Adapted from: <http://linguapress.com/advanced/hillary-clinton.htm. Access on: June 2017.
According to the text choose the correct option
I- According to many American women, Hillary was the epitome of what they would like to be.
II- Hillary was interested in social issues, helping out people less privileged.
III- Hillary and Bill Clinton reformed the state’s public school in Arkansas into the best one in the United States.
Questão 60 161017PUC - PR 2018
Read the text and mark True (T) or False (F).
Drones were 16 minutes faster than the emergency services, increasing the chance of survival for people who suffer cardiac arrest, study shows
The 5.7kg (12.5lb) drone was developed by the Swedish Transportation Agency to carry a 763g (1.6lb) automated external defibrillator (AED). The eight-rotor unmanned aerial drone, with a maximum cruising speed of 75km/h (47mph), was housed at a fire station north of Stockholm. Over a 72-hour period in October last year, it was dispatched 18 times by two licensed pilots using GPS coordinates to out-of-sight locations where cardiac arrests within a 10km radius from the fire station had occurred between 2006 and 2014. The results, published in the Journal of the American Medical Association (Jama) on Tuesday, found that the median time from call to dispatch of the emergency services was 3min 0sec compared with 3sec for the drone. The median time from dispatch to arrival of the drone was 5min 21sec, compared with 22min 0sec for the emergency services. The drone arrived more quickly than the emergency services in all cases with a median reduction in response time of 16min 39 secs over a median flight distance of about two miles.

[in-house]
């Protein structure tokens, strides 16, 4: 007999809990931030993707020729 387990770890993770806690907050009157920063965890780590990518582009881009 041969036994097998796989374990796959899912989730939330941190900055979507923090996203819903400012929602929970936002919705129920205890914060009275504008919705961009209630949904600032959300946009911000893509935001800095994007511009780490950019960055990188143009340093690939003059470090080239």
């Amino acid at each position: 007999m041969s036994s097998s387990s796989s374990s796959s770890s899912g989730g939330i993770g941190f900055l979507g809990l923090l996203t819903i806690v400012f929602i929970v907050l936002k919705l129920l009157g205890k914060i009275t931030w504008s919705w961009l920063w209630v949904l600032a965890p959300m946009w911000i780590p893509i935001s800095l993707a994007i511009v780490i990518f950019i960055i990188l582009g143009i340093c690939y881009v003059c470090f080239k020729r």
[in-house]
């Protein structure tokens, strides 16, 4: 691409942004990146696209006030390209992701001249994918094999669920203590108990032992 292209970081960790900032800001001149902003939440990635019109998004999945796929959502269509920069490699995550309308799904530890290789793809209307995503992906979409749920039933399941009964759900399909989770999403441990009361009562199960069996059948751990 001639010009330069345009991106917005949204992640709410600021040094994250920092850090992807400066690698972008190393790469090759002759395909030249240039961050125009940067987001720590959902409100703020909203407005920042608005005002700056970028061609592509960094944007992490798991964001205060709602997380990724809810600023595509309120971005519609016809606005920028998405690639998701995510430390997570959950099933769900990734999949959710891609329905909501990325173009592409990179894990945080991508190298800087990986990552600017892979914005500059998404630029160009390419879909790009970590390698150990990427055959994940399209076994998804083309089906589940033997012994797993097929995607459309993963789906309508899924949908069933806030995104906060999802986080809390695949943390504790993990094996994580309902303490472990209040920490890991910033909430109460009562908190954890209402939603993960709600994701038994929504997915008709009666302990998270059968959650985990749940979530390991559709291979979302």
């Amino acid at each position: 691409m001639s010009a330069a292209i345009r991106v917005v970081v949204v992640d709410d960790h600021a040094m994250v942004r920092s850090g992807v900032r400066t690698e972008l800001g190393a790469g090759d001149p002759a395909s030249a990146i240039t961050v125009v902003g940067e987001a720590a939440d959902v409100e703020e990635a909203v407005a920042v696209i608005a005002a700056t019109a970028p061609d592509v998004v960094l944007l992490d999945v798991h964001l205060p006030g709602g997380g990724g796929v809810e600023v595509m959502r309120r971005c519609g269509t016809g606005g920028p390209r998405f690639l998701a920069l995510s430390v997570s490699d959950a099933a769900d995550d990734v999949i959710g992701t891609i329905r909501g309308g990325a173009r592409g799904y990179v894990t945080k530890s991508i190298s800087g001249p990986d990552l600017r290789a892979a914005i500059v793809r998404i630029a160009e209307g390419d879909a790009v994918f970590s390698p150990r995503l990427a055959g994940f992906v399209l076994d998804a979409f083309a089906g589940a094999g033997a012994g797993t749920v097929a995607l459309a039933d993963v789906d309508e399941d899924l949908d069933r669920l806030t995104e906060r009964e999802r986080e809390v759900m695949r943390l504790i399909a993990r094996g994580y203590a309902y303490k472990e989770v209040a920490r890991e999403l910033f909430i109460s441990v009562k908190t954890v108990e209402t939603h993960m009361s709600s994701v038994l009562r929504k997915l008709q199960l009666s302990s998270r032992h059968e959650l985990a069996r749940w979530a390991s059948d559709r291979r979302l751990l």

I- There was a small number of flights.
II- The distance is not a factor which could alter the results of the study.
III- The weather conditions could influence the performance of the drones.
IV- Changes in trafffic patterns could cause different results.